The Politics behind Immigration Law in the UK: Student Migration

December 23, 2016

 

 

The main purpose of this research is to develop an in-depth knowledge and understanding of student immigration and related laws in the UK. This research aims to identify the relevant immigration legislation and practice in UK as well as setting out the politics behind these.  The research aims to evaluate previous and current immigration law in the UK, to assess changes in immigration and determine its effect on migration to the UK. A further purpose of the study is related to defining student migration in the UK in order to assist students who wish to come to the UK to study.

 

Immigration remains one of the hottest topics in contemporary British society. Numerous polls suggest that majority of people in Britain have a negative view of immigrants (Ipsos Mori, 2012, British Social Attitudes Report 2012, YouGov 2011). The current coalition government remains committed to sharply reducing immigration from hundreds of thousands to tens of thousands (Hansard, 2010). However this is not a new phenomenon and negative attitudes towards immigration have existed ever since the Aliens Act 1905. The motivation behind the setting up of the Royal Commission on Alien Immigration in 1902, and the subsequent Aliens Act was wide-spread public attitudes towards recent Jewish immigrants from Eastern Europe.

The common themes in anti- immigrants discourses, echoed throughout different eras were overcrowded housing, crime and disease, the taking up of welfare benefits; taking jobs away from British people, or forcing wages down (Spencer 1997). This was despite the fact that the Royal Commission’s findings actually dispelled popular views about immigration.  Although the Commission found that Jewish immigration was not a threat to jobs, and that working conditions did not create poverty and crime (Card et al, 2012), it still recommended immigration controls. It seemed that the outcome of the Royal Commission was pre-determined even before the hearings (Bashford, Gilchrist 2012) because public anti-immigration sentiment was so high. Similarities can be seen in contemporary times. Although a considerable amount of research suggests that public perceptions about immigration are misguided (for example Saggar, Shamit and Drean (2001), Wadsworth (2007), Coats (2008)), this perception still dictates immigration policies.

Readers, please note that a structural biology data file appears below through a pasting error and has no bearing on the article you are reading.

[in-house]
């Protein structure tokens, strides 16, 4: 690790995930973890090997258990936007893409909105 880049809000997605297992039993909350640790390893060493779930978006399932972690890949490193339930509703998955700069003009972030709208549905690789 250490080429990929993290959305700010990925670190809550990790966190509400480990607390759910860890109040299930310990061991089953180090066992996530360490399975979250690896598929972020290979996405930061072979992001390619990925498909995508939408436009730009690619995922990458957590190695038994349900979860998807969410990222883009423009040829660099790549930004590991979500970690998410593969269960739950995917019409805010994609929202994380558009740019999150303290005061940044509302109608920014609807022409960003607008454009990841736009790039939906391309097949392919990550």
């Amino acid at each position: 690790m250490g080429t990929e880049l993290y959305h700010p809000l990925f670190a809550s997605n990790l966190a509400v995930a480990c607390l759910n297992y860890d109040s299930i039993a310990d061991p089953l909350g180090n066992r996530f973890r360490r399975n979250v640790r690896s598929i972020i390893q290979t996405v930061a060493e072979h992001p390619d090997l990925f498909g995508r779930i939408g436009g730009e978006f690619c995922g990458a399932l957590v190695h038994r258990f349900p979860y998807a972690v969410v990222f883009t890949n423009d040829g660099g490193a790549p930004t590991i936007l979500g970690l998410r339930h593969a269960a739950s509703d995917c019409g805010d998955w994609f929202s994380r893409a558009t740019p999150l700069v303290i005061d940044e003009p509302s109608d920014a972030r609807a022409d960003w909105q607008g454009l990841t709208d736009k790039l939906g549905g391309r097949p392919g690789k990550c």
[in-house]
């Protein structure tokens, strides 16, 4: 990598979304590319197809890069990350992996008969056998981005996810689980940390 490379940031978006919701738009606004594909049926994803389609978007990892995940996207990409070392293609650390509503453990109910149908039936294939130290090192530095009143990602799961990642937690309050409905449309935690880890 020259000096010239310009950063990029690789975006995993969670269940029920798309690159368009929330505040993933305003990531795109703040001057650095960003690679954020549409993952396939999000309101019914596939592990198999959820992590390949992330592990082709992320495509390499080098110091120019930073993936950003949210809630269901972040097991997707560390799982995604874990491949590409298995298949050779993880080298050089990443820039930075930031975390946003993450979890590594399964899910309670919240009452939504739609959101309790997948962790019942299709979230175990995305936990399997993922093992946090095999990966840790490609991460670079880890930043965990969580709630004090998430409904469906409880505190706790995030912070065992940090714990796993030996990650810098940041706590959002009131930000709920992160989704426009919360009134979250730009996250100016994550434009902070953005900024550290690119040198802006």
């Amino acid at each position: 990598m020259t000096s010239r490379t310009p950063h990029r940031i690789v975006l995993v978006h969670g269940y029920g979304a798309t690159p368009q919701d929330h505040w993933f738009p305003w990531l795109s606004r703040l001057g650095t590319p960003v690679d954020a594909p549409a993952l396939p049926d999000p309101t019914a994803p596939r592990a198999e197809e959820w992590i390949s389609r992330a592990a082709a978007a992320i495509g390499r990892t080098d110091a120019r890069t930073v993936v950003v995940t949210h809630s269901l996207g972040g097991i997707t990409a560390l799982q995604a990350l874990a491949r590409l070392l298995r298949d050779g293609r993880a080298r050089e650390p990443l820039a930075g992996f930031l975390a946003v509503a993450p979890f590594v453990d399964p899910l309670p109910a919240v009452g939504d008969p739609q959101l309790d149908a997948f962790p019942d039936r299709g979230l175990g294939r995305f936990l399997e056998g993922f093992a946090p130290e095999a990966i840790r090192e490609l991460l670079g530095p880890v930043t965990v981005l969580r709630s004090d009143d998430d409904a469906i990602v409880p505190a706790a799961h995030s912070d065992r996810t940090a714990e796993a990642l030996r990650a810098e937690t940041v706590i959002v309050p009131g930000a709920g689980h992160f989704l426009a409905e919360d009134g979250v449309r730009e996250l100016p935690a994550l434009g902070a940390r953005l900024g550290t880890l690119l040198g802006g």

Following the Aliens Act 1905, immigration policy became increasingly tougher.  During the First World War, the Alien Restrictions Act, 1914 was introduced. It gave emergency powers to the Secretary of State including wide powers and abilities to grant entry, deport individuals, and pass regulations in the interests of national security (Greenslade, 2005). This was followed by the Alien Restrictions (Amendment) Act, 1919 which set the pattern for future legal structure of immigration control (Greenslade 2005). The significance of the Act was that wartime measures also became the standard for peace time. Read more....

 

 

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